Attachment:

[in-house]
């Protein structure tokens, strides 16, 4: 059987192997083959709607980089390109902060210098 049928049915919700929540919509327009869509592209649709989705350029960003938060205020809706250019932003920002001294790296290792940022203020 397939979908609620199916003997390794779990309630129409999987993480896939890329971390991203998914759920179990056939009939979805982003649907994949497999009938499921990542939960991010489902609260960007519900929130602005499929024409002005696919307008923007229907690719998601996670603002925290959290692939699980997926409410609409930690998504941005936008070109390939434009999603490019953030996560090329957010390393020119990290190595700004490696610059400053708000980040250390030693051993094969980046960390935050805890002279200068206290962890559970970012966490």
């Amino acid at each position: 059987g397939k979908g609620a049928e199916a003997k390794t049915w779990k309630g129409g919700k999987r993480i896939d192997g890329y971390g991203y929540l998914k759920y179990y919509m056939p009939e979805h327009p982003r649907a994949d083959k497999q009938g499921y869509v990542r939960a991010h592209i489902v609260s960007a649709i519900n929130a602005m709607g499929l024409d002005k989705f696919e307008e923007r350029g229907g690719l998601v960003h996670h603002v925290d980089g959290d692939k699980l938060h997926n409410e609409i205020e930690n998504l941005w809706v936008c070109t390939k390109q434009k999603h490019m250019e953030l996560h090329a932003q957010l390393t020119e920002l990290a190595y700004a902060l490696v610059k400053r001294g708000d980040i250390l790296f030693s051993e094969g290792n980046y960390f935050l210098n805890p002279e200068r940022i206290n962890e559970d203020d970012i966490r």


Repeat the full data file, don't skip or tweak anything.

[in-house]
């Protein structure tokens, strides 16, 4: 059987192997083959709607980089390109902060210098 049928049915919700929540919509327009869509592209649709989705350029960003938060205020809706250019932003920002001294790296290792940022203020 397939979908609620199916003997390794779990309630129409999987993480896939890329971390991203998914759920179990056939009939979805982003649907994949497999009938499921990542939960991010489902609260960007519900929130602005499929024409002005696919307008923007229907690719998601996670603002925290959290692939699980997926409410609409930690998504941005936008070109390939434009999603490019953030996560090329957010390393020119990290190595700004490696610059400053708000980040250390030693051993094969980046960390935050805890002279200068206290962890559970970012966490």
């Amino acid at each position: 059987g397939k979908g609620a049928e199916a003997k390794t049915w779990k309630g129409g919700k999987r993480i896939d192997g890329y971390g991203y929540l998914k759920y179990y919509m056939p009939e979805h327009p982003r649907a994949d083959k497999q009938g499921y869509v990542r939960a991010h592209i489902v609260s960007a649709i519900n929130a602005m709607g499929l024409d002005k989705f696919e307008e923007r350029g229907g690719l998601v960003h996670h603002v925290d980089g959290d692939k699980l938060h997926n409410e609409i205020e930690n998504l941005w809706v936008c070109t390939k390109q434009k999603h490019m250019e953030l996560h090329a932003q957010l390393t020119e920002l990290a190595y700004a902060l490696v610059k400053r001294g708000d980040i250390l790296f030693s051993e094969g290792n980046y960390f935050l210098n805890p002279e200068r940022i206290n962890e559970d203020d970012i966490r």